By Todd Dillard
The girl opens her eyes to the stutter of hooves on her bedroom floor.
Her room in the new house is vast, vacant—the dresser and its empty drawers a creature of many underbites; vaulted walls pale as moonlit paper; a grotto of trash bags stuffed with clothes shining like volcanic glass.
The horse stands in the center of the room. Its twilight mane writhes like seaweed, its flanks the color of glow-in-the-dark stars. It’s small, no larger than a golden retriever. When the girl gasps, the horse turns its head to one side. An eye, the liquid black of a fishing hole in a frozen lake, considers her.
In the morning she wakes up to the smell of snow.
“Mama, there was a horse in my room last night.”
“Oh? How did it get through the door?”
“It was small. It didn’t do anything.”
“Did it tell you its name?”
“Horses don’t talk!”
“Maybe it wants you to guess?”
“I wish we’d never moved.”
“Rumpelstiltskin,” the girl says. The horse doesn’t move.
“Moon Child. Peony. Seabiscuit. Secretariat. Black Beauty. Man o’ War.”
The horse’s tail flickers. It reminds the girl of the stage curtains in her old town’s community theatre, how they drizzled down from the rafters and coiled on the scuffed stage floor. It reminds the girl of the small, cold hand of her friend Nora; how Nora, all pale legs and pleated skirts and laughter, would grab the girl’s hand and lead them out of the theatre light and into the curtain’s darkness, only to race back into the spotlight again. Over and over they would do this; meanwhile, their parents painted towers, the moon, trees made of cardboard and gaffing tape. The day the girl told Nora she was going to move away, Nora slipped her hand out of the girl’s and vanished into the curtain’s black. The girl looked and looked but Nora refused to be found. They never saw each other again.
“I miss Nora,” the girl whispers.
The horse whinnies, and the girl looks up. It’s beside her bed now—larger than she originally perceived, Great Dane-sized. How could she have ever thought it smaller than a golden retriever? It’s almost big enough for her to ride. The smell of earth and cold emanate off it, so pungent the girl tastes soil, feels grit rustling between her teeth.
“I Miss Nora?” the girl says. “That’s your name?”
The horse lays its head on the girl’s lap. She runs her hands through its mane and sparks like tiny comets flit from her fingertips.
“The horse came back last night. It was bigger.”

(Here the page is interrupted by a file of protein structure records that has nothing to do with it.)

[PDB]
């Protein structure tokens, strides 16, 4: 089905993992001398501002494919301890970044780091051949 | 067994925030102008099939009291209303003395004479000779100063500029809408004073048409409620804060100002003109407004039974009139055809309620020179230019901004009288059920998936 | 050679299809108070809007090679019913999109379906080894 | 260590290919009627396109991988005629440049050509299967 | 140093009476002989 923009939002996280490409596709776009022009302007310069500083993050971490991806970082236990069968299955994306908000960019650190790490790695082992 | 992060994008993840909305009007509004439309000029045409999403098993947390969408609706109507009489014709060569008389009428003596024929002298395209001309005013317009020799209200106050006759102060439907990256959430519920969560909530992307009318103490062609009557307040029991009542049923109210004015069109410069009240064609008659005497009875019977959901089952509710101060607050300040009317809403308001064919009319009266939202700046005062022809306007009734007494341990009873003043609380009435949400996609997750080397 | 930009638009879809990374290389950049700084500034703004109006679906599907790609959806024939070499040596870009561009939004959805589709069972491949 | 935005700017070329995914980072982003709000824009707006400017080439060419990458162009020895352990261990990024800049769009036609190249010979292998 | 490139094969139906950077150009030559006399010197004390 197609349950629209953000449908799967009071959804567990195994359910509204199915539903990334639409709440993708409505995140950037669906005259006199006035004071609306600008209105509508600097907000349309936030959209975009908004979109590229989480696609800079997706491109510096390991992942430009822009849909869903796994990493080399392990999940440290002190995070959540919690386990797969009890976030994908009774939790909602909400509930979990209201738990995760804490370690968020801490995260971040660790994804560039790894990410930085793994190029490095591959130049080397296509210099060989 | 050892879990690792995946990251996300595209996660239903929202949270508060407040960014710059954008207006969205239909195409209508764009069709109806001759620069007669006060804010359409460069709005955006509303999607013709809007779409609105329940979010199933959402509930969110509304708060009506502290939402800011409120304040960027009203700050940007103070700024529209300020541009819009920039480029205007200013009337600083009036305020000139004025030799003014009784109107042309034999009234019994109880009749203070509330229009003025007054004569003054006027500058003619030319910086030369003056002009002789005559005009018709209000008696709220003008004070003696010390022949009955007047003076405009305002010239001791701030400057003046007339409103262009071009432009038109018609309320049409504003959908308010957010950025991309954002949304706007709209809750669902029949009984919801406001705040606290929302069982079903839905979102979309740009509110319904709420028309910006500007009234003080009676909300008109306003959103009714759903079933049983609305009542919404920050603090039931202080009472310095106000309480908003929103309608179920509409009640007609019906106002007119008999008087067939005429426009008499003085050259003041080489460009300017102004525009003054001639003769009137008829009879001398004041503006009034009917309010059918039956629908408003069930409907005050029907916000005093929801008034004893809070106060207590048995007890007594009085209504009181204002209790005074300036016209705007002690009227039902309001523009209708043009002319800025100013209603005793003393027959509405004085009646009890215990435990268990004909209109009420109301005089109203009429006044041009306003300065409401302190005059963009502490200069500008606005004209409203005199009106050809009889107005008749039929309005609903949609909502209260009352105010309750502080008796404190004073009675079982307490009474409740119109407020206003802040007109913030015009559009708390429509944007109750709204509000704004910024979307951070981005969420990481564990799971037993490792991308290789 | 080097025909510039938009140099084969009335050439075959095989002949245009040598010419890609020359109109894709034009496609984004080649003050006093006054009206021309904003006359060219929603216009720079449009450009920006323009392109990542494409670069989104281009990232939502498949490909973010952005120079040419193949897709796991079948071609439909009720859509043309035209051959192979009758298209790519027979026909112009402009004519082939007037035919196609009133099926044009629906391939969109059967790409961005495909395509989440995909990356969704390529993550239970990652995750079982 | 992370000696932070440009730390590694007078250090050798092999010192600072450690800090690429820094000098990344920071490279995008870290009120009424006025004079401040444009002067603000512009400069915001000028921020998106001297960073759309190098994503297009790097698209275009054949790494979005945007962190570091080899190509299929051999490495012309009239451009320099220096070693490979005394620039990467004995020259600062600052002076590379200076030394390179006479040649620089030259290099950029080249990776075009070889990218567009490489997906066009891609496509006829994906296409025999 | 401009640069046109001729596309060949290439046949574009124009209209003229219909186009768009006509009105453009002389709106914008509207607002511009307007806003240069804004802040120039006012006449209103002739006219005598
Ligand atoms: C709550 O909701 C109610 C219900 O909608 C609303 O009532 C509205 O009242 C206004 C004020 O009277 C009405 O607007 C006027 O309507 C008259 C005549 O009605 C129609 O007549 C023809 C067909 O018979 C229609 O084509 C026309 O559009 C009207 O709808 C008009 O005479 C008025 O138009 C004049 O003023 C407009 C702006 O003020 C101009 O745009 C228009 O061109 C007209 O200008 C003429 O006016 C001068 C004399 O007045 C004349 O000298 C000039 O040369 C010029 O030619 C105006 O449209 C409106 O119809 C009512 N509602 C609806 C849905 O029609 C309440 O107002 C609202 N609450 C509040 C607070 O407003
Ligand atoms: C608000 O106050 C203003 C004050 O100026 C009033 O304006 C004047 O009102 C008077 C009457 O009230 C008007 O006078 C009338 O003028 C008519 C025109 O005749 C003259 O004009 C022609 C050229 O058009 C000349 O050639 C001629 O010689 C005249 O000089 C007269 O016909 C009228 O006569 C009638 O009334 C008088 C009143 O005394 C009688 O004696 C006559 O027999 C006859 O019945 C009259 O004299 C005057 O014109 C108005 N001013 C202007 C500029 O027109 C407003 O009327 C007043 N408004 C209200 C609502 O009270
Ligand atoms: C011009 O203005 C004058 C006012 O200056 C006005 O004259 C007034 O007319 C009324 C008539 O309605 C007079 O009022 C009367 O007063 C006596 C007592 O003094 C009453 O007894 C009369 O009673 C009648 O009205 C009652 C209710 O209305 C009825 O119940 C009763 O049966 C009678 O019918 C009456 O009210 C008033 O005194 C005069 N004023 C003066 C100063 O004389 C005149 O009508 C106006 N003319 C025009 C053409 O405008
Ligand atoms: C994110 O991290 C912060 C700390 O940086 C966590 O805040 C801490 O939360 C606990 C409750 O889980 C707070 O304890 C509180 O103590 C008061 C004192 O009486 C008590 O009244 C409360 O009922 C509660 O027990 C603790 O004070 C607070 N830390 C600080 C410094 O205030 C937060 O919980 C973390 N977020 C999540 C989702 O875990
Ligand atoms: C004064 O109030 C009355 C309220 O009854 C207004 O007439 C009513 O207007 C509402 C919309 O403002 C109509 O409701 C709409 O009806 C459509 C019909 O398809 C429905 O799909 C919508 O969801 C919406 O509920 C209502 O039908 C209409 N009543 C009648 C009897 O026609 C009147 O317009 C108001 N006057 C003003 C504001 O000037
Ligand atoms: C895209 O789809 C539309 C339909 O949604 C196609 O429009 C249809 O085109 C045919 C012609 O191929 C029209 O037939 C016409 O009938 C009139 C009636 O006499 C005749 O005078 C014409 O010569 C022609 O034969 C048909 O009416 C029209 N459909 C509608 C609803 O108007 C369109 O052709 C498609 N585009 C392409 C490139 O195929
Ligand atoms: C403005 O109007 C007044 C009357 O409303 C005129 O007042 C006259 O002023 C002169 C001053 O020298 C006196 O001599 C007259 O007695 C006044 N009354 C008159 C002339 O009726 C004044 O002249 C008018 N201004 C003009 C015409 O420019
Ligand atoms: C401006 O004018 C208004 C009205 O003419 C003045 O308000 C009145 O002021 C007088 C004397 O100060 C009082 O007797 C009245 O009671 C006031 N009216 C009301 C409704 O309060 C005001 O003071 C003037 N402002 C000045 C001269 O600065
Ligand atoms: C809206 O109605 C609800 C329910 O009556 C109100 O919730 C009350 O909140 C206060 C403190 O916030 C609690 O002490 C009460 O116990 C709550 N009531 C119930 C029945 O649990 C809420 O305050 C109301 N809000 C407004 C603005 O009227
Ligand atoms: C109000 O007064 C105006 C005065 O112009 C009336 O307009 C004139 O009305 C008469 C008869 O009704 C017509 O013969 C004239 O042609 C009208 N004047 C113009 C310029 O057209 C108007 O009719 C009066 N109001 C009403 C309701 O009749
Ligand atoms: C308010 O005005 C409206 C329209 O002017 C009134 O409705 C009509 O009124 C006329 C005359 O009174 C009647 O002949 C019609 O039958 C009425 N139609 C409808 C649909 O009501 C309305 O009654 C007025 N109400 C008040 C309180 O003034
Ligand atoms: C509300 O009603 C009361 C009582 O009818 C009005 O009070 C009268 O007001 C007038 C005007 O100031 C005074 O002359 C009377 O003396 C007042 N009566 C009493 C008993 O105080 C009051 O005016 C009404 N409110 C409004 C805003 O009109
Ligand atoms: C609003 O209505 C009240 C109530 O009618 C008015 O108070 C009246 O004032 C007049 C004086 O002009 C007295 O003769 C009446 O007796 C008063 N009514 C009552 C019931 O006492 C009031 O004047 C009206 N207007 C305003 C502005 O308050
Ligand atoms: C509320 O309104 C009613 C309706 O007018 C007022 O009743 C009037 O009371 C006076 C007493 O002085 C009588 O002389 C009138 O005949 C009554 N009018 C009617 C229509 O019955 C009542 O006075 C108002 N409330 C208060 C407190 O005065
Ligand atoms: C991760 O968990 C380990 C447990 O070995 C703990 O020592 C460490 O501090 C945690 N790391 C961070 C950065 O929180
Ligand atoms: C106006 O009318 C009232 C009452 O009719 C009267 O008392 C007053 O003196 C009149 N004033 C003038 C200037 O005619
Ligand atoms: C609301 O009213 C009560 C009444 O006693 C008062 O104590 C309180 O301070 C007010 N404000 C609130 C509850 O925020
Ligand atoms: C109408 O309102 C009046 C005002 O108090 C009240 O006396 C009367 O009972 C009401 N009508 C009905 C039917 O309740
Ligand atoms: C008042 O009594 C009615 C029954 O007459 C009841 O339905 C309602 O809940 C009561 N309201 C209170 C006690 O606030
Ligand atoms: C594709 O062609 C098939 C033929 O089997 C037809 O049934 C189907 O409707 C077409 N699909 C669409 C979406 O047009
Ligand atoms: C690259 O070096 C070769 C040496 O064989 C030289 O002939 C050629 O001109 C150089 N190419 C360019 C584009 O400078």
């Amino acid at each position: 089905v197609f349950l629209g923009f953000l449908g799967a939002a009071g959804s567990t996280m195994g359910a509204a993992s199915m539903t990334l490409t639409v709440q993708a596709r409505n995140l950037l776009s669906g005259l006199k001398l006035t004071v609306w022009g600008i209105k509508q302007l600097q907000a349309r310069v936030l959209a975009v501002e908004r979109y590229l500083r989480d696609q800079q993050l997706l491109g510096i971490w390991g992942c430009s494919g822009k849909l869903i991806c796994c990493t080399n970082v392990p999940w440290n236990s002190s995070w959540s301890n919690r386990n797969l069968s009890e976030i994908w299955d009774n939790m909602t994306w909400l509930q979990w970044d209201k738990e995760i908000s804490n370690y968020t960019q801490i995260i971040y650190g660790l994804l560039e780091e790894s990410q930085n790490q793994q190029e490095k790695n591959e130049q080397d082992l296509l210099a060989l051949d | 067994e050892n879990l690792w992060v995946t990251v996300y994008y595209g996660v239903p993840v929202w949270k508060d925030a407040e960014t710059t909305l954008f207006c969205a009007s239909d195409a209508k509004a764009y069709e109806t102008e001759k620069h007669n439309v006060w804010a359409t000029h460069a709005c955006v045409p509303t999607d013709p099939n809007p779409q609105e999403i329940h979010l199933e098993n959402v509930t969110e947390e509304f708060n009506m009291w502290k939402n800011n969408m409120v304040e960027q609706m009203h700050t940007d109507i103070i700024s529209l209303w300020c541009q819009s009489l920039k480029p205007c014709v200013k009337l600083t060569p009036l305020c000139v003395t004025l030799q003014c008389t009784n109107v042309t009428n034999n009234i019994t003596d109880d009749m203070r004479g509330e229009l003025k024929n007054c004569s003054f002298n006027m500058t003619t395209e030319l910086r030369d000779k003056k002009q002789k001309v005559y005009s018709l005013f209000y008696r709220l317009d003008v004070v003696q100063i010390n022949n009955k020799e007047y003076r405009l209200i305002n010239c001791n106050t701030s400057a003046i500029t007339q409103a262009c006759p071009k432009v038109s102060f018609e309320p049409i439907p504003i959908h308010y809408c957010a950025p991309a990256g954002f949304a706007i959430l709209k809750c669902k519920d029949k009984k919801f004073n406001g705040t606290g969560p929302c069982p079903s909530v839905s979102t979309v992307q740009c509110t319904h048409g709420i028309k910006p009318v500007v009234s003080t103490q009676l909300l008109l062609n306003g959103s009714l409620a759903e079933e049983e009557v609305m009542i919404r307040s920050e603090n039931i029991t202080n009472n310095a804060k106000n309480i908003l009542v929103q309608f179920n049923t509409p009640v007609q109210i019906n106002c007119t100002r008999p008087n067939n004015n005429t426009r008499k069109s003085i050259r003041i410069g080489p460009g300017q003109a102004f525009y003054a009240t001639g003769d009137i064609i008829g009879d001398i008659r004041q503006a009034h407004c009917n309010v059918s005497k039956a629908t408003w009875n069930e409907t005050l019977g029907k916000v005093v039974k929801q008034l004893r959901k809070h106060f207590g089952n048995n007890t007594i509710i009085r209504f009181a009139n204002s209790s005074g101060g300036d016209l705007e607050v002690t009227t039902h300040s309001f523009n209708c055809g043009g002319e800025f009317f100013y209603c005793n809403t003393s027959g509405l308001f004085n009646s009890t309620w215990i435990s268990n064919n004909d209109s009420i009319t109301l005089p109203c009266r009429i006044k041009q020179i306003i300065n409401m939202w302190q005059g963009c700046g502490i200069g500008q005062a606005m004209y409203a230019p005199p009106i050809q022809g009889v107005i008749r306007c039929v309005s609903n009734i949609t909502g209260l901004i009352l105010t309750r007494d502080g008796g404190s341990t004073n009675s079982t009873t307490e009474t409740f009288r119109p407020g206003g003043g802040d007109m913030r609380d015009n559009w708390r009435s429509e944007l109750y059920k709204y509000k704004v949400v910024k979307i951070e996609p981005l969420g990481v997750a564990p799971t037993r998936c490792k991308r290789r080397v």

“Did you give it a name?”
“I Miss Nora.”
“That’s its name—I Miss Nora.”
“Sweetie, you know we had to move…”
“Can I go? I’m done eating.”
I Miss Nora is horse-sized now, so tall the girl has to balance on her headboard to climb onto it. Cold buzzes through her legs, a feeling like placing her tongue on the prongs of a D cell battery, the dim shock of it coursing through her whole body. The girl bends to the horse’s neck, buries her nose in its mane. Once more she smells soil and cold, the loamy scents of earthen slumber.
“Go,” she whispers.
The horse charges towards the window, and the girl squeezes her eyes shut. When she opens them again, the world is below her—snow like teased apart cotton, unspooling, black roads, the night sky so clear the stars shimmer like dimes in a fountain.
All of this blurs as the horse gathers speed, so fast the girl must grip the horse’s neck with all her strength, must press herself into the horse’s flanks so hard it feels as though she’s sinking into it, becoming part of it.
When the horse slows down the girl sits up, recognizes the house of her friend. The horse canters around the second floor, stopping in mid-air before a window. The girl raps her knuckles against the pane.
Nora slides open the window, her eyes red from sleep, her long hair falling loosely to her shoulders.
“Is this a dream?” she says.
The girl leans forward and extends her hand.
“Come with me,” the girl says.
Nora’s fingertips touch the girl’s, but then she pulls away.
“Please,” the girl says.
“I’m scared,” Nora says.
The girl waits. Nora remains motionless, ghostly in the moon’s spotlight. Finally, the horse turns, gallops into a night black as forgetting.
When the girl wakes up her window is open. A small mound of snow glistens beneath it.
“Remember when you thought a horse visited you at night?”
“You named it after your friend? It was right after we moved here.”
“Who? What horse? What are you talking about?”
“Oh sweetie, there’s no need to cry…”
“I’m crying? Why am I crying? What friend?”
“Come here. I’m sorry. I didn’t mean…”
“What horse, Mama? What horse are you talking about? What horse?”